by JANE HANKS
A COUPLE are bidding to create a retirement home for elephants in the Limousin after discovering there is nowhere for the nearly 600 elephants in Europe’s circuses and zoos to go when they retire.
Tony Verhulst and Sofie Goetghebeur from Belgium are appealing for donations to help buy land at Oradour-Sur-Vayres in Haute-Vienne but need €440,000 to complete the purchase – and 10 times that to guarantee the Elephant Haven’s future.
They are already living on the land and have raised just over €110,000 and hope to raise the remaining €330,000 by the end of this month.
The couple both worked at Antwerp Zoo where Mr Verhulst was responsible for the elephants.
He realised there was nowhere for sick or old elephants and felt it was urgent to provide a home for them as Belgium has banned them from circuses and the UK, Netherlands and other countries are discussing similar moves.
Sofie Goetghebeur says that with 141 elephants in circuses and 540 elephants in zoos in Europe "Belgium has nowhere big enough.”
She said Limousin has a huge amount of space. “The farm we want to buy is ideal. There are 25 hectares and a plentiful water supply including a lake. There are two separate parcels full of edible trees. Here we could house 10 elephants and give them two hectares each.”
Ms Goetghebeur says they have backing from the regional council and the local mairie: “The mayor has even said he would give us branches and leaves to help feed the elephants when the local trees are pruned. It is the perfect place.”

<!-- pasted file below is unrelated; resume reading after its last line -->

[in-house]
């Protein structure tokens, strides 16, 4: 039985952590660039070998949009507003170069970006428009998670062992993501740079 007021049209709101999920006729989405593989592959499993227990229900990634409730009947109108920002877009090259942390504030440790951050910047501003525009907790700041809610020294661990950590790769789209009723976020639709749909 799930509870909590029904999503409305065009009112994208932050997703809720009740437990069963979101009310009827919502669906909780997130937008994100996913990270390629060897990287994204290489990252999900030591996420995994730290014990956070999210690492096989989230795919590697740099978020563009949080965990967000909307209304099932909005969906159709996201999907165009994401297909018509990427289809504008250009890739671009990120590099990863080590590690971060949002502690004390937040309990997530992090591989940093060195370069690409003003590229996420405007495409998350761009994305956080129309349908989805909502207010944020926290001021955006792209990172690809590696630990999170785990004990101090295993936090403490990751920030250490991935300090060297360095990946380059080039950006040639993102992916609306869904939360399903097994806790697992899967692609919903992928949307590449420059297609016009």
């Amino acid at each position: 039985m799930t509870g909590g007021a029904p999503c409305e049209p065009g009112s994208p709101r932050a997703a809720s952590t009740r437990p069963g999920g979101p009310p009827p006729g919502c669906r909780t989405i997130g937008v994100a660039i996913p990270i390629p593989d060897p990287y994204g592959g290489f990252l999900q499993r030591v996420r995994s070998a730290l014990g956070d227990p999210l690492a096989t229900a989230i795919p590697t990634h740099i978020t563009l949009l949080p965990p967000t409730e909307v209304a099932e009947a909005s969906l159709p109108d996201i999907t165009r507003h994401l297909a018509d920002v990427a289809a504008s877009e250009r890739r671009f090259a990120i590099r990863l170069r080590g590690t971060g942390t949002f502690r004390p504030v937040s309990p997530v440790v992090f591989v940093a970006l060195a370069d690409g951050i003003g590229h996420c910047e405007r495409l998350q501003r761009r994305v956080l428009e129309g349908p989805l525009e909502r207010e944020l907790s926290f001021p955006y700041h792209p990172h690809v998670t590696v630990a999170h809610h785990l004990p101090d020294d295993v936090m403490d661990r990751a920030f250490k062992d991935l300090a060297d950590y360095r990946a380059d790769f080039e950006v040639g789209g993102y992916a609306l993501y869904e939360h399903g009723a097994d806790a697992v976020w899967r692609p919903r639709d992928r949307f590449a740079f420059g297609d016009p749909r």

The original deadline to buy the property was March 31 but this has been extended due to the goodwill of the current land owners.
Tony and Sofie are still hopeful they will reach their goal by the end of the month, but a crowdfunding campaign which continues until March 10 has so far raised only 3% of the target price.
An elephant drinks an average of 100 to 150 litres of water a day and eats about 100 kilos of food per day and the average cost is around €100,000 a year.
Elephant Haven would need a further €4.5 million to include the costs for the first enclosure, the stables, the medical facilities and the information centre. It is wholly dependent on private donations and company sponsorship.
Mr Verhulst says that sum would be spread over many years, with an elephant-proof fence, barn and quarantine barn costing €1.5-€2m. Other sanctuaries have told him the first phase is always the hardest but he is still optimistic.